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NCJRS Abstract

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NCJ Number: 119637 Find in a Library
Title: Jury Coercion in Capital Cases: How Much Risk Are We Willing to Take?
Journal: University of Cincinnati Law Review  Volume:57  Issue:3  Dated:(1989)  Pages:1073-1100
Author(s): M J Crowley
Date Published: 1989
Page Count: 28
Type: Legislation/Policy Analysis
Format: Article
Language: English
Country: United States of America
Annotation: This comment questions the risks posed by jury coercion and the level of jury coercion that should be tolerated in capital punishment cases.
Abstract: The comment provides an overview of the U.S. Supreme Court's development of procedural parameters necessary in capital cases to avoid the infliction of cruel and unusual punishment. The comment also explores the Supreme Court's emphasis on individualization in capital sentencing as demonstrated through its rejection of mandatory death statutes, its developments regarding the death penalty as a punishment proportionate to the offense, and its consideration of aggravating and mitigating circumstances. The jury's role in capital cases is examined, including the effects of both supplemental jury charges and inquiries into the numerical division of a jury. Jury discretion in capital sentencing is discussed in terms of limiting or guiding it to protect a defendant against wrongfully being sentenced to death. It is concluded that the Supreme Court is muddying the waters of constitutional protection in the sensitive area of jury coercion and thus may be eroding the strong case law it has built for protecting capital defendants. 202 references.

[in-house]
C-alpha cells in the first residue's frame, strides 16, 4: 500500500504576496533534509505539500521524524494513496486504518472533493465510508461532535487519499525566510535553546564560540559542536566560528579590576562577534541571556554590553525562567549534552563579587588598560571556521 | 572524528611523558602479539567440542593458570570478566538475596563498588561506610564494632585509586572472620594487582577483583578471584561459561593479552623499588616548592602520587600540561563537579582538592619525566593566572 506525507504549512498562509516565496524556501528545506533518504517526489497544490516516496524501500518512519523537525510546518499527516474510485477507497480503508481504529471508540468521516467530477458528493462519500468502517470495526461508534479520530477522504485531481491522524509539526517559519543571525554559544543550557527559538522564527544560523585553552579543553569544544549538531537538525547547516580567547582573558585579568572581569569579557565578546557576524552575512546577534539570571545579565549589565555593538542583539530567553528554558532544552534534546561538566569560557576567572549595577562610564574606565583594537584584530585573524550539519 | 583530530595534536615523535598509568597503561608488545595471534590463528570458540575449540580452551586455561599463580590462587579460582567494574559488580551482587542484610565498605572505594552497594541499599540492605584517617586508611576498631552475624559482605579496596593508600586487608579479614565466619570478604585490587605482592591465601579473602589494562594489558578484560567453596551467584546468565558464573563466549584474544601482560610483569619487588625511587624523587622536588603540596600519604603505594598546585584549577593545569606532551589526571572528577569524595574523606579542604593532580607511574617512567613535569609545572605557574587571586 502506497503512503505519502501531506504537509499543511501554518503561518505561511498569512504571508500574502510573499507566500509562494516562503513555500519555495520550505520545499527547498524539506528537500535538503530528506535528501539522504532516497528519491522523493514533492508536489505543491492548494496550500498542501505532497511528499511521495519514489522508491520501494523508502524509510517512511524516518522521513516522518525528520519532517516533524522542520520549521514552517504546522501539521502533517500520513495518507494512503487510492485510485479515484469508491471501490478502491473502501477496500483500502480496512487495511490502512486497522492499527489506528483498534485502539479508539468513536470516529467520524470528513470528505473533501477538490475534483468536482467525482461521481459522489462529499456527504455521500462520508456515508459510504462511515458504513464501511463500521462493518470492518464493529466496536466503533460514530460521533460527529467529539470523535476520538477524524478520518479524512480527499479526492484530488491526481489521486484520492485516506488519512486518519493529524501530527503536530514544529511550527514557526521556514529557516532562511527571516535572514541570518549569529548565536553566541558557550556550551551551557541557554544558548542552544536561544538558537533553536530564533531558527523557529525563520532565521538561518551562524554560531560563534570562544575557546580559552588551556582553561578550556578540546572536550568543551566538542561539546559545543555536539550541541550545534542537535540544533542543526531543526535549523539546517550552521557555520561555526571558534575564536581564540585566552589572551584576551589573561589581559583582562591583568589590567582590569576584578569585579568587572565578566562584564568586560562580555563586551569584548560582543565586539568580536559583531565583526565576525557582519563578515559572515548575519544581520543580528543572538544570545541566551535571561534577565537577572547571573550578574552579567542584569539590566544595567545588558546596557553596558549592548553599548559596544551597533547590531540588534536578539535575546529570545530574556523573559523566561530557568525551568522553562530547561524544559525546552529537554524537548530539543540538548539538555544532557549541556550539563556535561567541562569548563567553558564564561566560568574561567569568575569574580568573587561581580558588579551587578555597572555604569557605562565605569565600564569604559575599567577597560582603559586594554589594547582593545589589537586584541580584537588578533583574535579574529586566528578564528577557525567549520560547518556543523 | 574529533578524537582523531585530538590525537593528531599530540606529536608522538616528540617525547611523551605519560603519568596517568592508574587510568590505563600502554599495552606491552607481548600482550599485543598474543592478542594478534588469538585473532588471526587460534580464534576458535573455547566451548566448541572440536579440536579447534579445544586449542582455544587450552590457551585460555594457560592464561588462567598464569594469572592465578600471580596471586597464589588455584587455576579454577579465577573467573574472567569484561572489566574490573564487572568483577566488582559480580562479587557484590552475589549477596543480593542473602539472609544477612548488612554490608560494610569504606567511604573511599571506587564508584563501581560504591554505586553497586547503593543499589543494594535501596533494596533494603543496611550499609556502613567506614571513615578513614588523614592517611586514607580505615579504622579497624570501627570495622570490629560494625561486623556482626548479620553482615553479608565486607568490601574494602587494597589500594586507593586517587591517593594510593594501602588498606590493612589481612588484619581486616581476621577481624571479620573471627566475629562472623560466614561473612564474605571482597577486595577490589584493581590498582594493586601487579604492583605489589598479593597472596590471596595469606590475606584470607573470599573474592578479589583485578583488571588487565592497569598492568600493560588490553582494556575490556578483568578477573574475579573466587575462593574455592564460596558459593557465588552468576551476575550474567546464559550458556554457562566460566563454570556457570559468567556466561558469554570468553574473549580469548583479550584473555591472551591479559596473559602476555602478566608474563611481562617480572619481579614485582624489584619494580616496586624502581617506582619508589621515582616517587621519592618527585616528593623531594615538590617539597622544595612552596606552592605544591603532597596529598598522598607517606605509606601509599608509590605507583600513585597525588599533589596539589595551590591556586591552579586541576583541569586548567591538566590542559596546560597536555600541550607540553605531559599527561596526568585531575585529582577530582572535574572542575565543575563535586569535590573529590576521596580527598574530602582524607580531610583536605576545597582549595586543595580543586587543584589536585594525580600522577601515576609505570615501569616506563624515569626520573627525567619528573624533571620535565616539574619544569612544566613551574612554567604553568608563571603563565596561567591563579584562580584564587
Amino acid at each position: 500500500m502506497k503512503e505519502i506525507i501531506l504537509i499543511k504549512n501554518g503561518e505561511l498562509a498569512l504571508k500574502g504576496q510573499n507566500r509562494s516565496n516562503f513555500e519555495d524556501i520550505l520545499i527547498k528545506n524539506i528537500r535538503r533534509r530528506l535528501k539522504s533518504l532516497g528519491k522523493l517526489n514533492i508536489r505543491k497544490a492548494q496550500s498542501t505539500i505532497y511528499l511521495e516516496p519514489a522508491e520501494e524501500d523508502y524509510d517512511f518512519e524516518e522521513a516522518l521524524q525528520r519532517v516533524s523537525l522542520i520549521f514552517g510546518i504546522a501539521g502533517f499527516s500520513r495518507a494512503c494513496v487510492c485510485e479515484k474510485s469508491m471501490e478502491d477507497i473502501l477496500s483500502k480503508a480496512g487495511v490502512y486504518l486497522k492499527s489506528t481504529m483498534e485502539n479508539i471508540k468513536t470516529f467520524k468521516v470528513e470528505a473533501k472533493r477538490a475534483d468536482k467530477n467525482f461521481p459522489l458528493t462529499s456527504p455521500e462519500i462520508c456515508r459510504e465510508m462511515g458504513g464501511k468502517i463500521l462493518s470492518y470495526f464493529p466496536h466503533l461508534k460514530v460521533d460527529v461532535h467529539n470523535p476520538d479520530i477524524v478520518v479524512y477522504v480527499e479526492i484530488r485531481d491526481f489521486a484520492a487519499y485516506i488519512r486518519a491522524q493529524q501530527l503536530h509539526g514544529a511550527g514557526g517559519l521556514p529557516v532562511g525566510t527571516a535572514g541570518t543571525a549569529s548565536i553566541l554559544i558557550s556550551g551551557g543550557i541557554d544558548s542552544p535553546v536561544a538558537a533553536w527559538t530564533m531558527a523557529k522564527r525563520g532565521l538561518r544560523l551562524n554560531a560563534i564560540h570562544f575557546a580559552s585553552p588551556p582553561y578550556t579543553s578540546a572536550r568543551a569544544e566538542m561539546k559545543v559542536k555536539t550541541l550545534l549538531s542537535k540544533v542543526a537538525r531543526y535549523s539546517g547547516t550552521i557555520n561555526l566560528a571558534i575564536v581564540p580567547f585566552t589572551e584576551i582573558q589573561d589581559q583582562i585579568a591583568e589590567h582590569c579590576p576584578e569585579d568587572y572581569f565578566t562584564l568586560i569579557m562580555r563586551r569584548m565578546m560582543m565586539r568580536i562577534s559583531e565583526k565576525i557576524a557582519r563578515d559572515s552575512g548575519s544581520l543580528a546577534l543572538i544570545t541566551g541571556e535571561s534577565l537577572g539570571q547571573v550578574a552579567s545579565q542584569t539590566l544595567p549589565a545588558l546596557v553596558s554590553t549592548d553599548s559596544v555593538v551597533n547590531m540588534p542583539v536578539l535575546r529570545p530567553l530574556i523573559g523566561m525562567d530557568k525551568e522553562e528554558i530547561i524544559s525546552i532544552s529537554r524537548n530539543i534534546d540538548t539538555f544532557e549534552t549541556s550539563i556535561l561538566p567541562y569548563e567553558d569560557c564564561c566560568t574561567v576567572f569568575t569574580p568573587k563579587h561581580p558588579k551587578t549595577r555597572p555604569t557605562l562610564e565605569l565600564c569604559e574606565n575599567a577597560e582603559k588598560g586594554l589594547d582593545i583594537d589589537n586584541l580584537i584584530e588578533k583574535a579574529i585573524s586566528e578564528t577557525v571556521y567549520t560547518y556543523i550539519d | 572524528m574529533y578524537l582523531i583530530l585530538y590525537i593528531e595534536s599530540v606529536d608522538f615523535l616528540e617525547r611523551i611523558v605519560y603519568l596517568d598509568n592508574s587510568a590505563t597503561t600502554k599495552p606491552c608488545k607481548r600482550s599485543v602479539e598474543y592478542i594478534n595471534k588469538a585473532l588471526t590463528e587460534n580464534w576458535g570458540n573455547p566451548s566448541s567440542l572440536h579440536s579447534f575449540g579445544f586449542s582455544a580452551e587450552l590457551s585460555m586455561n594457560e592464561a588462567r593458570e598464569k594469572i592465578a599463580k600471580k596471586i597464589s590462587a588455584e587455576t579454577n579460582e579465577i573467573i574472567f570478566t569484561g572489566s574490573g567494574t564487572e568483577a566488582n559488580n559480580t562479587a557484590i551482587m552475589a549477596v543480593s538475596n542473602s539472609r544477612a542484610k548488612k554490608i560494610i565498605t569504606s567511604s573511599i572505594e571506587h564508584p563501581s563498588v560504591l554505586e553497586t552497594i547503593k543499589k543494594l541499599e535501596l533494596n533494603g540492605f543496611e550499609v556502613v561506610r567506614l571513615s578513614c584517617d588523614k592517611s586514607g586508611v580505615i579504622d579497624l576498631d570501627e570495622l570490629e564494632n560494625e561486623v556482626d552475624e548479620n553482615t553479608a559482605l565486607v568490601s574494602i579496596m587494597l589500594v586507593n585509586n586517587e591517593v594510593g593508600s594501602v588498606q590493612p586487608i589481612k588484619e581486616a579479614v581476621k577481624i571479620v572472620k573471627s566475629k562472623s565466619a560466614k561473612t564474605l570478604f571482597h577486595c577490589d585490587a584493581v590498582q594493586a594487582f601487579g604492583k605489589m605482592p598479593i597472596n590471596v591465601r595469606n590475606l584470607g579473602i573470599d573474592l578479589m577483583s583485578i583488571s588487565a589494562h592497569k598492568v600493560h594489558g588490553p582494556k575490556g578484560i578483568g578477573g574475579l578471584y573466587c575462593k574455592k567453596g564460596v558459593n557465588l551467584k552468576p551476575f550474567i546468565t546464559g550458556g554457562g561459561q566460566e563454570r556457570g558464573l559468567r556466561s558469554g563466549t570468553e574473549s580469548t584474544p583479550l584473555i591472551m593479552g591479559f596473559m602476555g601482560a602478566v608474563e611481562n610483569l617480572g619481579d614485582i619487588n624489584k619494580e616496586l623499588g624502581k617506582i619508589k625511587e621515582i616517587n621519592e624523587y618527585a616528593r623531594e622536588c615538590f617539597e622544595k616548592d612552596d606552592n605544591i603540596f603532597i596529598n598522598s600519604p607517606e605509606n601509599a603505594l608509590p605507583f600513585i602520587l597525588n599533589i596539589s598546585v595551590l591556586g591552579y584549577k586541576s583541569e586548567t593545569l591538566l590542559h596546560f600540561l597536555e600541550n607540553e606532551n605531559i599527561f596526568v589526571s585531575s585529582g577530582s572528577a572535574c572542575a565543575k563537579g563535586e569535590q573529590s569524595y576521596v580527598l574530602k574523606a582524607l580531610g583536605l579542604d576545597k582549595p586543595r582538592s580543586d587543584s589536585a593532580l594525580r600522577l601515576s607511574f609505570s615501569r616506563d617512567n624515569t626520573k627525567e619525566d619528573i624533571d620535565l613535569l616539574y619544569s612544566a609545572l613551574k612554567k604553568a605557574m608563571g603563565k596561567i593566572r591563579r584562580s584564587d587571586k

Main Term(s): Capital punishment
Index Term(s): Jury decisionmaking; Sentencing disparity; US Supreme Court
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